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Treatment of estate assets without a will

On Behalf of | Sep 22, 2020 | estate planning |

Estate planning can be complicated, but it is a necessary process so that an individual’s assets pass to those they wish upon the individual’s death. A foundational document in the estate planning process is a will. A will is a tool that allows an individual to identify beneficiaries and pass on property to them, among other important tasks. Maryland has specific rules for how and who may set up valid wills.

When a person dies without executing a will, though, the question of what should happen with their assets is sometimes answered by state law. The laws of intestacy govern the distribution of a decedent’s assets, sometimes in opposition to what a decedent may have wanted to happen. To avoid having state law dictate the distribution of one’s end of life estate, it is important to work with an estate planning attorney to create and execute a valid will.

Maryland’s laws of intestacy

When an individual dies without a will they are said to have died intestate. If a decedent died intestate while married, their spouse would receive a share of their estate, the value of that share would depend upon the existence of the decedent’s children or even parents and siblings.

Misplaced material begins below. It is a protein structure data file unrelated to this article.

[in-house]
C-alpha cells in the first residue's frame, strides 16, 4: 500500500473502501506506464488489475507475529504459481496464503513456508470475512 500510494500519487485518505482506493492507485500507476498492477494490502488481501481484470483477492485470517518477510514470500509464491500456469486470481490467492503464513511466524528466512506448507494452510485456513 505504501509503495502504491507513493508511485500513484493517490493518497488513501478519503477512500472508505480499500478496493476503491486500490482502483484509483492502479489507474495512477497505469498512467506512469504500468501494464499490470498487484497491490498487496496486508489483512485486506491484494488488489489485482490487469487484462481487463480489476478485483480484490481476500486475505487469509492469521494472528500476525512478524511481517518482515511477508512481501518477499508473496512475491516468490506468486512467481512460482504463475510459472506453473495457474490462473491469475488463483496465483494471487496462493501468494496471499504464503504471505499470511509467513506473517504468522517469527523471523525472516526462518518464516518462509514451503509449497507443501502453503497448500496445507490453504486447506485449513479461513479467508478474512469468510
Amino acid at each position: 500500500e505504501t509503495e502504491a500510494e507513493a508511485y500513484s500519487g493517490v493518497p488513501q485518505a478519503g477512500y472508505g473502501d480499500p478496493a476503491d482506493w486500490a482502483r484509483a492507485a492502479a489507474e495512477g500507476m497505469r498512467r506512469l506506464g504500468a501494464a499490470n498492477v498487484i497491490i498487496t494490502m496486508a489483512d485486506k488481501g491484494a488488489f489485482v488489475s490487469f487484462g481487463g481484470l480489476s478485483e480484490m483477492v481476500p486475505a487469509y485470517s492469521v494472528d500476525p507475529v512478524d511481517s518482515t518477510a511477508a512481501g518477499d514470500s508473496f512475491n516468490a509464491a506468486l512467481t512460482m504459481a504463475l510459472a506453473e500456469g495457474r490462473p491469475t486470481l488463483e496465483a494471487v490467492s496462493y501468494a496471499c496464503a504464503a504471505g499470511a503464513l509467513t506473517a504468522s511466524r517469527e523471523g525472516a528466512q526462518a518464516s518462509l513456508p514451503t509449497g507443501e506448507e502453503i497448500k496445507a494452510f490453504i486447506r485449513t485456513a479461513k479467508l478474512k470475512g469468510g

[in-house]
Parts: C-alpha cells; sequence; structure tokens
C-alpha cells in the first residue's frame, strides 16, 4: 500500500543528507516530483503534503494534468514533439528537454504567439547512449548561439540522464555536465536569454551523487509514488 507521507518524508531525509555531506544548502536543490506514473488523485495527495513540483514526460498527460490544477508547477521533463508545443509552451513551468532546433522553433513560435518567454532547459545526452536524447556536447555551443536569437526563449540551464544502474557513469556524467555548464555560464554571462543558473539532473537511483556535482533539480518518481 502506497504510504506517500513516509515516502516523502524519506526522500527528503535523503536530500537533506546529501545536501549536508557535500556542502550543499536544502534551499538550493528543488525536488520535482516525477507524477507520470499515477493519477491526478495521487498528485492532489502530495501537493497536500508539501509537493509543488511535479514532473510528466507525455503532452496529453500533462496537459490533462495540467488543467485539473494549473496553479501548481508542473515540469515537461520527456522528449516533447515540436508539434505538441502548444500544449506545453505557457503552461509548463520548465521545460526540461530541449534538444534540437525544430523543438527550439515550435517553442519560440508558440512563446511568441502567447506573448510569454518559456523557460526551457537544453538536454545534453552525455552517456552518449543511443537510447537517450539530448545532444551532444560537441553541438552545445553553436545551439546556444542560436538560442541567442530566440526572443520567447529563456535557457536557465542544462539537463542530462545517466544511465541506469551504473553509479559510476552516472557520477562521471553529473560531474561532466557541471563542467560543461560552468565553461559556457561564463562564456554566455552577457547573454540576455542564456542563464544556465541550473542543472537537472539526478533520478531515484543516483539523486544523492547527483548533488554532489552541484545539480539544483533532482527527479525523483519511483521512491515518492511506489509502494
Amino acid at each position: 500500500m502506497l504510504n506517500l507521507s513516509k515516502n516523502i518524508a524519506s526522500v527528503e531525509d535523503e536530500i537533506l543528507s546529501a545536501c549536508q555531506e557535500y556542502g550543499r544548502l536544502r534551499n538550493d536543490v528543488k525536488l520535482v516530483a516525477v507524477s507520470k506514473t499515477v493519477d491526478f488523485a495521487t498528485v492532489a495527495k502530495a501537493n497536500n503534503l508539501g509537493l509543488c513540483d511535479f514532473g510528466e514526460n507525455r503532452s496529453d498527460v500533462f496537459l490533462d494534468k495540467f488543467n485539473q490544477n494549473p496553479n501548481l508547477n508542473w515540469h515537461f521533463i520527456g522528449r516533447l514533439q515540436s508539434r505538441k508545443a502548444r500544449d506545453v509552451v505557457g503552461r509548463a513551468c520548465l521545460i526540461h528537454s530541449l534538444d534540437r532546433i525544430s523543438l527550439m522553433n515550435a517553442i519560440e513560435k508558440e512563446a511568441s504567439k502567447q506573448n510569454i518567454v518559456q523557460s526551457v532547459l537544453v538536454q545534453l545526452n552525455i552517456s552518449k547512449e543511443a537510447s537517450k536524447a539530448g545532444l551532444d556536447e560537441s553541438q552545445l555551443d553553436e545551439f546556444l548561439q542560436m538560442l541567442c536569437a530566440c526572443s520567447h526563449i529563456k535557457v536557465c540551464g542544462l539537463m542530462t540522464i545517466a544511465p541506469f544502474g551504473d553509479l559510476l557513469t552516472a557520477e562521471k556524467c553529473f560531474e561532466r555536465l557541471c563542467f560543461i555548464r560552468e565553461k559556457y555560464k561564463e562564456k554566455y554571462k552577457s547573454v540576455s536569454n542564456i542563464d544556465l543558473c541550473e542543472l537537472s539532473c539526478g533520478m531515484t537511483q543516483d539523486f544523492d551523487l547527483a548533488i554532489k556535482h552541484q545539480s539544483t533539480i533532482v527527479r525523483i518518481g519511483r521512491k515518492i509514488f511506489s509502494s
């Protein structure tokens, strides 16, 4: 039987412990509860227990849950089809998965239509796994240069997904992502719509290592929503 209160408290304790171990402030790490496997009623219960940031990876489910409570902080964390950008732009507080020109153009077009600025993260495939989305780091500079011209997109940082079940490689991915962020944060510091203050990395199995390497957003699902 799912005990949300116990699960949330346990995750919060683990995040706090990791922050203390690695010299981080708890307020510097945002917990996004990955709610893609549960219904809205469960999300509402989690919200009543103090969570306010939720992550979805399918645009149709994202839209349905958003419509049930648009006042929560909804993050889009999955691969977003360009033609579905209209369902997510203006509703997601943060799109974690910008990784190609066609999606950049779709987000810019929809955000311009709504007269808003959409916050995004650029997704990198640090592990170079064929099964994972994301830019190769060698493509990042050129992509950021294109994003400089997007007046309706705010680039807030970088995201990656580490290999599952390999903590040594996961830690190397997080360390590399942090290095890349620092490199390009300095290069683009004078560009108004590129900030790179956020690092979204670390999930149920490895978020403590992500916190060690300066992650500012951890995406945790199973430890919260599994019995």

Laws of intestacy generally track a decedent’s family tree both up its truck and down its branches. If a decedent has no spouse or kids, their parents and siblings may take the value of the estate. If the decedent died without kids, a spouse, parents, or siblings and their issue, their estate may pass to their grandparents, aunts and uncles, and on.

Why intestacy laws may harm families

The state’s laws of intestacy give structure to what should happen if a person passes without leaving valid instructions on how to manage the disposition of their assets. However, the laws do not take into consideration intrafamily conflicts, decedent preferences, or any of the other nuanced relationship-based factors that may alter how a decedent wants their wealth given out. To avoid the problems and pitfalls of estate dispositions based on intestacy laws, individuals can execute their own wills and associated estate planning documents.



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